What were some Jurassic period sauropods?

The following lists the most prominent Jurassic period sauropods and some of their characteristics:


Diplodocus: This dinosaur gives this group its name; it was 89 feet (27 meters) in length, with an estimated weight of 11 to 12 tons (10 to 11 metric tons).

Apatosaurus: Once commonly known as Brontosaurus, it was shorter and stockier than the Diplodocus; it was also one of the largest land animals that ever existed, measuring over 75 feet (23 meters).

Barosaurus: Similar to Diplodocus, but its cervical vertebrae were 33 percent longer.

The Diplodocus was nearly 90 feet (27 meters) long, weighing in at over 10 tons (9 metric tons), and was one of the largest sauropods to roam Earth (iStock).

Suuwassea: Found in the Morrison formation of the United States, it measured about 46 to 49 feet (14 to 15 meters) in length.

Supersaurus: Another candidate for the longest dinosaur; it is estimated to have been about 108 to 112 feet (33 to 34 meters) long.


Brachiosaurus: This dinosaur gives its name to the group; the largest found fossil of this late Jurassic dinosaur was approximately 82 feet (25 meters) long and 42 feet (13 meters) high, about the height of a four-story building.

Lusotitan: This dinosaur had long forearms; it also averaged about 82 feet (25 meters) long. The most complete fossil found in Portugal did not have a skull, but scientists still believe it was a member of the Brachiosauridae.


Camarasaurus: A relatively small sauropod; it was approximately 60 feet (18 meters) long; its forelimbs were not as proportionally long as the brachiosaurids.

What were some general characteristics of the other saurischian group, the theropods?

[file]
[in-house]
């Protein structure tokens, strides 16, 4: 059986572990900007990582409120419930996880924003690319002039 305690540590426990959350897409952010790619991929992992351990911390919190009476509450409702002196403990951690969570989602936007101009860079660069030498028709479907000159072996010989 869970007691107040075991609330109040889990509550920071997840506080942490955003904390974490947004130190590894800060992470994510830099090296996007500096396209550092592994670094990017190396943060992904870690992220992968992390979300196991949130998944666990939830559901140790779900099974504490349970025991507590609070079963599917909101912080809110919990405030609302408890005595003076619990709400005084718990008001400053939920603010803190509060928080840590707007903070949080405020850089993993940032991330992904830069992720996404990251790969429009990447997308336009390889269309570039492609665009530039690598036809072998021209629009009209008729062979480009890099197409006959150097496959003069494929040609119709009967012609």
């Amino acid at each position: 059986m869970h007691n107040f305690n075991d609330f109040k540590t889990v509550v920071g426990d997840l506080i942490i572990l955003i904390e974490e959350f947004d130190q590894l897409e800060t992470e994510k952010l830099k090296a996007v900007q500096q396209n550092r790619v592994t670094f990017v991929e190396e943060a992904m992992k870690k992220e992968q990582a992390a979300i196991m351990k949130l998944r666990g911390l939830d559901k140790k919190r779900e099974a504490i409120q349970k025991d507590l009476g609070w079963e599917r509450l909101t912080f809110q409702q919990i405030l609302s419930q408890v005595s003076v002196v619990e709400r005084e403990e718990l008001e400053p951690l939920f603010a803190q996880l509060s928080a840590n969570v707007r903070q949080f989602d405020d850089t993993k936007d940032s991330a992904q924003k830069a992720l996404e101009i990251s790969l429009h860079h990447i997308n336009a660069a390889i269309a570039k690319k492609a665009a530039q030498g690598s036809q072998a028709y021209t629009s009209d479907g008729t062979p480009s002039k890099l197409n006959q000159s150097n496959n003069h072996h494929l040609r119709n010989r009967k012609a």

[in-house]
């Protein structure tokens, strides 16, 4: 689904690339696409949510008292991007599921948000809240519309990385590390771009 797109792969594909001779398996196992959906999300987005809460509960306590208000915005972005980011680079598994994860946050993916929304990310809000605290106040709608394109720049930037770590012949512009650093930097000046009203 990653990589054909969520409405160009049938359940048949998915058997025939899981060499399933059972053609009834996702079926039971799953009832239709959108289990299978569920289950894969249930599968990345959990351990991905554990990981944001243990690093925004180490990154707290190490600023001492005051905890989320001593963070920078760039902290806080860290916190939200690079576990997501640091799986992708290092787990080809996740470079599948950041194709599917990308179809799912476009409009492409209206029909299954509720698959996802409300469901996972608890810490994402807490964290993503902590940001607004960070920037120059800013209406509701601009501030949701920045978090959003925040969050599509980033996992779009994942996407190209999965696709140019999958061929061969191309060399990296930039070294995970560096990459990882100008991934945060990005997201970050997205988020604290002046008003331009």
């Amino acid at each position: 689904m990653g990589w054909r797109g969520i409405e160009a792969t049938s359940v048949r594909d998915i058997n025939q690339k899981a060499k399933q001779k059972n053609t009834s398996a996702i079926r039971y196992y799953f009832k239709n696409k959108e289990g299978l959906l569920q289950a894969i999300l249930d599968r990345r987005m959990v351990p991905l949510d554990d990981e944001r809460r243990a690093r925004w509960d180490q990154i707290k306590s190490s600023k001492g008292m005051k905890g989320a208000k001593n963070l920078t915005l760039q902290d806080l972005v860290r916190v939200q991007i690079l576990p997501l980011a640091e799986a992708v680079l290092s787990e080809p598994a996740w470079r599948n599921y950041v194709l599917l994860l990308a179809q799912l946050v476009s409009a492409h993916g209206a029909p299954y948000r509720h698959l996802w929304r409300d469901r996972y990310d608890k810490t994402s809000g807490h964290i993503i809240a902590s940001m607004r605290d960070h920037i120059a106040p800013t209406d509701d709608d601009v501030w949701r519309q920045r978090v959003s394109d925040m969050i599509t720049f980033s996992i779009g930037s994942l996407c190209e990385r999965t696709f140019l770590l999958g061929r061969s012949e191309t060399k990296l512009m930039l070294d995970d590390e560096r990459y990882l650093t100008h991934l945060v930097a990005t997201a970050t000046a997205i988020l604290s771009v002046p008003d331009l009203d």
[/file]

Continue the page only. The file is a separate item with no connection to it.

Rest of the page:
The theropods (Theropoda) had many general characteristics. Because they were carnivores, their teeth tended to be blade-like, with serrated ridges. Their claws, especially on the hands, were often recurved and tapered to sharp points. The outer fingers of the hand were either reduced in size or were completely lost. Most theropods were long-legged, bipedal, slender, and quick all characteristics that enabled the animals to more easily catch their prey. They also had three walking toes on the hind feet.

Theropods had hollow limb bones; some went one step further and had air-filled (pneumatic) bones in certain parts of their body. For example, in some dinosaurs, pneumatic bones were found in the middle of the tail; in others, the air-filled bones were present at the back of the skull.

There is a good deal of evidence that larger theropods attacked other animals. For example, sauropod bones found in Colorado show the bite marks from a large theropod and sometimes the bones indicate that the prey survived the attack. At other sites, trackways show the footprints of theropods chasing or stalking smaller sauropods.

In general, what characteristics determine if a dinosaur skeleton is that of a theropod?

There are many unique skeletal characteristics paleontologists use to determine if certain dinosaur bones belong to a theropod. In general, here are a few of the characteristics:

1. The bone in front of the eye (lacrimal) extends onto the top of the skull.

2. The lower jaw has an extra joint.

3. The shoulder blade (scapula) is strap-like.

4. The upper arm bone (humerus) is less than half the length of the upper leg bone (femur).

5. The elongated hand has lost (or has shrunken) two outer fingers.

6. The top of the bones in the palm of the hand (metacarpals) has pits where ligaments were attached.

7. The fingers have elongated bones between the second-to-last and last joints.

8. Near the head of the upper leg bone (femur) is a shelf-like ridge for the attachment of muscles.

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